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Common Mushrooms continued...

“All told, it is OK to eat button mushrooms in moderation,” Weil says, “but they should always be thoroughly cooked -- broiled or grilled is best.”

Cooking may break down some of the naturally occurring toxins, he says. In fact, Weil advises against eating any mushrooms - wild or cultivated - raw.

Mushrooms offer so much that is good for you, says New York dietician Marjorie Nolan, MS, RD. They are a good source of protein as well as antioxidants such as selenium, which helps to prevent cell damage, and copper, a mineral that aids in the production of red blood cells. In fact, mushrooms are the only produce that contains significant amounts of selenium.

For those who don't like bananas, consider the Portobello mushroom. It has more potassium and fewer calories, says Nolan, a spokeswoman for the American Dietetic Association. Criminis are particularly high in vitamin B12, which is good news for vegetarians, Nolan says, because that's a vitamin more often found in animal products. In general, mushrooms are a decent source of B vitamins. They are also cholesterol free and very low in fat.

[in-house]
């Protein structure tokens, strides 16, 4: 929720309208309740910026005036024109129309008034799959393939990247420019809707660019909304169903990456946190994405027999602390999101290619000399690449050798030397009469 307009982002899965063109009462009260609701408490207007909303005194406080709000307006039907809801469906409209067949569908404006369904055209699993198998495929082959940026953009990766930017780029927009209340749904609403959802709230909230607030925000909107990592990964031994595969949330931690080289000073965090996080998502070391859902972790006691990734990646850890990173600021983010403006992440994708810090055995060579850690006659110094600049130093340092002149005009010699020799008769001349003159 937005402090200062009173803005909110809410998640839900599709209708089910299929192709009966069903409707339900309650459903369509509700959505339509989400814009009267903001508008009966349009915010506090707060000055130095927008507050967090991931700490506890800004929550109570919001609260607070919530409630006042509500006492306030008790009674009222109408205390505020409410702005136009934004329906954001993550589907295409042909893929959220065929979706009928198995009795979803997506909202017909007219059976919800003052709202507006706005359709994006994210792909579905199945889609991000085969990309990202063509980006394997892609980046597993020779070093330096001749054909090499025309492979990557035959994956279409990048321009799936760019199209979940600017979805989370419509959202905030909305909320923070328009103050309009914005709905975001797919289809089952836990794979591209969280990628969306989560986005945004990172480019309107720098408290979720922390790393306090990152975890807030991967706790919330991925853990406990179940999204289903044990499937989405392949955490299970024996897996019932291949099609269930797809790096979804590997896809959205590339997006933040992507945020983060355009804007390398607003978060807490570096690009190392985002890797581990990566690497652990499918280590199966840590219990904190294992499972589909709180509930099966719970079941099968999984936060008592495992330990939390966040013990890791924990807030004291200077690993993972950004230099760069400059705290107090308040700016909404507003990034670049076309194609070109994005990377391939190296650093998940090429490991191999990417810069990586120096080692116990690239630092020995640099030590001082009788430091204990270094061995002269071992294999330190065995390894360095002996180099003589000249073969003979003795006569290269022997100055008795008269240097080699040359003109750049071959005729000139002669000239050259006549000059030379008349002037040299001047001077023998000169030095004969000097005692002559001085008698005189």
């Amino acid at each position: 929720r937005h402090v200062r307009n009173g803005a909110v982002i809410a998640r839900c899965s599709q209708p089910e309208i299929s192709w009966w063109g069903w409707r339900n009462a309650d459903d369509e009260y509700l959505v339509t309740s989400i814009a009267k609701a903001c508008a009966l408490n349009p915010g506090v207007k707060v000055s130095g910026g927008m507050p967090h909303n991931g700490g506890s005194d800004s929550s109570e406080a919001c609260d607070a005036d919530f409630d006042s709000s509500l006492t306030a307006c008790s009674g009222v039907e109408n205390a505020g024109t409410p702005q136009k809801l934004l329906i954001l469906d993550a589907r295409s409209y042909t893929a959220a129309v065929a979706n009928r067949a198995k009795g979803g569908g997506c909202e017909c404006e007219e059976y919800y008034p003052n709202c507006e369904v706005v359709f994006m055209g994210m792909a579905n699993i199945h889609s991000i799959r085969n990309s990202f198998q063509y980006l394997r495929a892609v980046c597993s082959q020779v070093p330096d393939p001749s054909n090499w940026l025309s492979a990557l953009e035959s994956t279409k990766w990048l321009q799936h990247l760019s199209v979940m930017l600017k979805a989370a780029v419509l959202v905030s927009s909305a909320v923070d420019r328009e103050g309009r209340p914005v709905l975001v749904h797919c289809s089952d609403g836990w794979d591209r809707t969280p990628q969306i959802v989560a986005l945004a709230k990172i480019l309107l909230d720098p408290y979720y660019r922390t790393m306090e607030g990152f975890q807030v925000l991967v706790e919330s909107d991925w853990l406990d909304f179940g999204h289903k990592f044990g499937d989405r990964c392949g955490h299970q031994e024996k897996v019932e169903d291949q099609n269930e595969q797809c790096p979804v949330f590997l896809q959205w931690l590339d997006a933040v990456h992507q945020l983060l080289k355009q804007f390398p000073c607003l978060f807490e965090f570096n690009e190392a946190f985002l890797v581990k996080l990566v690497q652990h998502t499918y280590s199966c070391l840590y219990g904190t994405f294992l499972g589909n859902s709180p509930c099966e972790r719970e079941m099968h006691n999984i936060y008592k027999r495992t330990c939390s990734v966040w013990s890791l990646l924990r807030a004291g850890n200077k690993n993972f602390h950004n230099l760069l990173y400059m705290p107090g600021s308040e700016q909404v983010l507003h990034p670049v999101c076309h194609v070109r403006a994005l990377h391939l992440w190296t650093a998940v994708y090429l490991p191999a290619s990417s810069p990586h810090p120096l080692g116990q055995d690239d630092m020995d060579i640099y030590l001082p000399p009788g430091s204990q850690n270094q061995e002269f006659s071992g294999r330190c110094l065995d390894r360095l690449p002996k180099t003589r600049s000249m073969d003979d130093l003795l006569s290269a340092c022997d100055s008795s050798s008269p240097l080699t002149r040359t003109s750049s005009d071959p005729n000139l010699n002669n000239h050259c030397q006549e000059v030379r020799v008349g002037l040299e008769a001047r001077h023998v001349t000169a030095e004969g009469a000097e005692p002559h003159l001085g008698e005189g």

White mushrooms are also an increasingly good source of vitamin D because growers are exposing their crops to small amounts of ultraviolet light, which increases their D content dramatically, Nolan says.

"They are good for low levels of vitamin D, which is almost epidemic," Nolan says. "I happen to love mushrooms... they are not at the top of the list of superfoods, but they should be."

Again, it is important that you cook mushrooms thoroughly, and not simply in order to break down small amounts of natural toxins.

"The cell walls of mushrooms are tough, making it difficult for the digestive system to get to all the nutrients inside them," Weil writes. "Mushrooms often contain chemical compounds that can interfere with digestion and nutrient absorption -- sufficient cooking breaks down the tough cell walls, inactivates the anti-digestive elements, and destroys many toxins. It also makes mushrooms taste much better."

Mushrooms at the Store, the Farmers Market, and in the Wild

When shopping for fresh mushrooms, look for ones that are unspotted and free of slime. Nolan says that the nutritional content of mushrooms can vary greatly depending on where they are grown.

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